Puma concolor

Cougar Conservation and Coexistence Plan

First Introduced in Santa Clara County

Cougars fill an important ecological role in the American landscape.  As a keystone species, their presence or absence has a significant impact on the surrounding biological community. For example, where cougars are present, deer and elk will alter areas they graze to avoid predation. This keeps them moving around the landscape, so that no one area is over-grazed, which in turn helps with the formation and maintenance of grassland ecosystems that support many associated species.

However, human expansion and land conversion for suburban, urban, commercial and agricultural development are causing continual fragmentation of cougar habitat in North America. Conflicts occur when young and inexperienced cougars disperse to establish new territories and inadvertently wander into human-use areas, or when cougars depredate free-ranging livestock on public lands, and along the rural-wildland fringe where people have created free-food opportunities by not practicing good livestock husbandry.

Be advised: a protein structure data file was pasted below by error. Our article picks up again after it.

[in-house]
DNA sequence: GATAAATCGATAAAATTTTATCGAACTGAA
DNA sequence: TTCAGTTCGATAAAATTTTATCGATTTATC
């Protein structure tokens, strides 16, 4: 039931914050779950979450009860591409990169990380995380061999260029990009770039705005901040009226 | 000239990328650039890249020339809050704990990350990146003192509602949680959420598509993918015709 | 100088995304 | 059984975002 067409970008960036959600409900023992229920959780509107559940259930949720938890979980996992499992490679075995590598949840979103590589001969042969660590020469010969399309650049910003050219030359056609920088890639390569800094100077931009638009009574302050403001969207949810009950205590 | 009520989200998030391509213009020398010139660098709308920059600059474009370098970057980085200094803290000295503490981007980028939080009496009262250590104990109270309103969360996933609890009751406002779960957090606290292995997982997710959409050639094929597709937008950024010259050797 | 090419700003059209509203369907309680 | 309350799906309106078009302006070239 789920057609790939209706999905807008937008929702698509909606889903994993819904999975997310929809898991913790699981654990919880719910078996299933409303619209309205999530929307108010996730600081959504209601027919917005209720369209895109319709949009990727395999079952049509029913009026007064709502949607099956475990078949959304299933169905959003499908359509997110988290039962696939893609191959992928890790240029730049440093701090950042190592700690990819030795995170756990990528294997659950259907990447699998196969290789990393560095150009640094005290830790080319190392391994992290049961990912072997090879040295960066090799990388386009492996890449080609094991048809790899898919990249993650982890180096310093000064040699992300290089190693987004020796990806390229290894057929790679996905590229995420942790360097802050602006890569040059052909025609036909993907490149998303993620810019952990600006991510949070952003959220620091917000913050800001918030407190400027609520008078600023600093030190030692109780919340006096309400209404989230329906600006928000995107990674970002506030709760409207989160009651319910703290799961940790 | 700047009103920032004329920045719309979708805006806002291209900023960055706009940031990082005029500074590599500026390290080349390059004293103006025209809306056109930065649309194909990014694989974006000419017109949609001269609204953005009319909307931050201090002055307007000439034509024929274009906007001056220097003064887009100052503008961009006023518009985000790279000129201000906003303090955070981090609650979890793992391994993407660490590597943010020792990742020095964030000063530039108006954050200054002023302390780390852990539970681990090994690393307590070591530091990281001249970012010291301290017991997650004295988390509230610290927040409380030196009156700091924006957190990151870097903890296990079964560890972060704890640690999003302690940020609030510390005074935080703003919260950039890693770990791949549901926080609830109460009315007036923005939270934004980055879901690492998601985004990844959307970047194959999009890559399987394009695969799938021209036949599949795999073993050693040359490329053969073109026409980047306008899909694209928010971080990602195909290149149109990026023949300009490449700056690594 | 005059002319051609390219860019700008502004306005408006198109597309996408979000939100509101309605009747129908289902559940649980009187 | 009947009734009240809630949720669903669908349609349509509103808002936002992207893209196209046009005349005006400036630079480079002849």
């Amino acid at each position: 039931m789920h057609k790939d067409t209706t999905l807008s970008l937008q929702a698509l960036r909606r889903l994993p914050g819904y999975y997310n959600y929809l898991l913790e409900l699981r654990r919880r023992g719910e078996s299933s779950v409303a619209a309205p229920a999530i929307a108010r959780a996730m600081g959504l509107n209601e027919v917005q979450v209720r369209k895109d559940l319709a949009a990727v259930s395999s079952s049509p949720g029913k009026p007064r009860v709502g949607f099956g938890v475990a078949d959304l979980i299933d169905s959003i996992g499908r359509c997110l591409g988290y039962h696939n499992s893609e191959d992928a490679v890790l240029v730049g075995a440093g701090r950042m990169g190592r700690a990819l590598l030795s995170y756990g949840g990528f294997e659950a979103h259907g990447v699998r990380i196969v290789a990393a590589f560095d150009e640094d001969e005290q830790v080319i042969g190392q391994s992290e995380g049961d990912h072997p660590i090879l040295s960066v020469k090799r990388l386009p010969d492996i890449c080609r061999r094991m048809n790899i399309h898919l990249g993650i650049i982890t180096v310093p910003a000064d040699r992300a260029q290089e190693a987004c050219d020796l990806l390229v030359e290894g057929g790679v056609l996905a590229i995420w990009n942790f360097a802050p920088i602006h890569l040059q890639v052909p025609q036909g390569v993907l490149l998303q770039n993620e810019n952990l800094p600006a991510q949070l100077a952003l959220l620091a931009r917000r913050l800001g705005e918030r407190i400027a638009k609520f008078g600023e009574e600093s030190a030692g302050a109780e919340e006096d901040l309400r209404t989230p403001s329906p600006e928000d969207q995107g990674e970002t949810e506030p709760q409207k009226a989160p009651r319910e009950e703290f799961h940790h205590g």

To date, 99% of cougars that depredate livestock or have wandered too close to human habitation have been killed.

There are proven, more effective methods for eliminating human-cougar conflict that ensures human safety and does not require the killing of any cougars.

Little Blue Society’s Cougar First Response Protocol was designed to help municipalities safely and effectively manage sightings and encounters in human-use areas.

We also design comprehensive cougar coexistence plans that ensure conservation of the species, and protect human lives and livelihoods.


Lupin Resorts, Santa Cruz Mountains, CA

Woodside Hills, CA

Woodside, CA

East San Jose, CA

South San Jose, CA

Palo Alto, CA

Santa Clara County, CA


To find out more information about this Plan, please contact us at:
info@littlebluesociety.org Back to Model Programs